Starting on the Second Draft

All Lil noticed in the moment was the blood. It covered Kern’s chin from her first punch that split his bottom lip. It speckled the rock behind him from the impact of the second punch. And it coated her fist even as she pulled back to hit him again. The first hits had been for herself, to pay him back for the insults he’d had for her, but the next one was for what he’d said about her mother. Or the next one after that if there wasn’t enough blood. Only problem was, she wasn’t sure he had enough blood for that.

That’s not from the first draft of my book. It’s something I wrote about 10 minutes ago while trying to keep in mind only what I want out of the first scene, and it’s something I’ve been struggling with for a while because I listen to too much goddamn writing advice.

I finished a first draft last fall, although now I think of it as more of a really detailed outline, but almost as soon as I finished it I realized most of it was unusable. There are all kinds of reasons for that: the story changed as I wrote, characters were ditched, settings changed, themes weren’t being communicated. But the most nefarious reason was that I had in my head too many John Truby/Story Grid/Writing Excuses/Printrun bits of advice floating in my head in that first draft, and I hadn’t paid enough attention to writing the story for me. That advice is all great advice, but not yet.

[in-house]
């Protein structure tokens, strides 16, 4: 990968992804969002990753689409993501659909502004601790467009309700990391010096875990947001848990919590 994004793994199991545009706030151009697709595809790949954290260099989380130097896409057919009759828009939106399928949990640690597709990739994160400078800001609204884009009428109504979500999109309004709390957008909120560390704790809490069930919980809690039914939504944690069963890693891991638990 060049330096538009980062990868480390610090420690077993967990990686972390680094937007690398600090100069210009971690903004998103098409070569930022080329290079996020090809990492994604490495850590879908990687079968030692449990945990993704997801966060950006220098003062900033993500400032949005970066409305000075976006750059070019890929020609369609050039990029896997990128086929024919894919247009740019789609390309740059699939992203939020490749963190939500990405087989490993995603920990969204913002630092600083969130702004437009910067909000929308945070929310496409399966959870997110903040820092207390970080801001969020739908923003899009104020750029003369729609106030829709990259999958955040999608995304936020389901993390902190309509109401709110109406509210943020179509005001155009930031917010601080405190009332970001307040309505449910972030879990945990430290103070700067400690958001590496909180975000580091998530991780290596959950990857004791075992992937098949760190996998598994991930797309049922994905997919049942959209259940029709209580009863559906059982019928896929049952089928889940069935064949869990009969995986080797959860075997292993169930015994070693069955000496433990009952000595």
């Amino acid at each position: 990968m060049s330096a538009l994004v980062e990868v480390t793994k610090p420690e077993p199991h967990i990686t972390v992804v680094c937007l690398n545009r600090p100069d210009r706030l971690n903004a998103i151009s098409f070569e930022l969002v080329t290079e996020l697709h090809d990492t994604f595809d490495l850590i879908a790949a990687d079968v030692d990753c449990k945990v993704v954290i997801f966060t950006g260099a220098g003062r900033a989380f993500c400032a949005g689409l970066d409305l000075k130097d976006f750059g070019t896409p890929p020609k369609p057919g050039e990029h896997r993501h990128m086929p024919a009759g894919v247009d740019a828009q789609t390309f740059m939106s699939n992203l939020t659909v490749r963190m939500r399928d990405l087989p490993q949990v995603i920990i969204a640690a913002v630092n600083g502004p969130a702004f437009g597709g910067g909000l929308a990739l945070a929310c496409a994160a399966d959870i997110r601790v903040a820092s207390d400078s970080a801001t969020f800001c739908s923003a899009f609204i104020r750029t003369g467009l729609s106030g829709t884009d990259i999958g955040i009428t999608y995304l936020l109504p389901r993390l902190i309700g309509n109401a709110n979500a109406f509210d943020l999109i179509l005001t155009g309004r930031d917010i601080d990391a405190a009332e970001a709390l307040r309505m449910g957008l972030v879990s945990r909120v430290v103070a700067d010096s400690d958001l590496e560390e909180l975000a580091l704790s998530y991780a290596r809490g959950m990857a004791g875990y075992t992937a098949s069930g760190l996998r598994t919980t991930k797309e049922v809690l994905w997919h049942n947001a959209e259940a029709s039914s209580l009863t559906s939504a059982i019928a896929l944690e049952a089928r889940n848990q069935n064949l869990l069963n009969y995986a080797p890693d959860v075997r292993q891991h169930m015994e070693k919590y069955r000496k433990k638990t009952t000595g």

First I need to write the story for me. Get the other voices out of my head. Listen to myself, and to Lil. Find out what it is I need to say.

I’ve got to let her beat up that kid without worrying that I’m screwing up her appeal to the reader or squandering a ‘save the cat’ moment. I’ve got to hold in my head her character and flaws and motivations instead of what a book or podcast says I need to establish. I know that eventually I’ll have to deal with those things, but this draft has to be the story I want to tell myself. I have to start there and then edit for a market rather than keep a market in mind from the first step or else I’m going to wind up with a very unremarkable and ordinary book.

That first paragraph up top sucks, but it’s a more honest start to my book than the ones (yes, I have a couple) in my first draft. Here’s hoping I can learn how to keep that honesty going forward.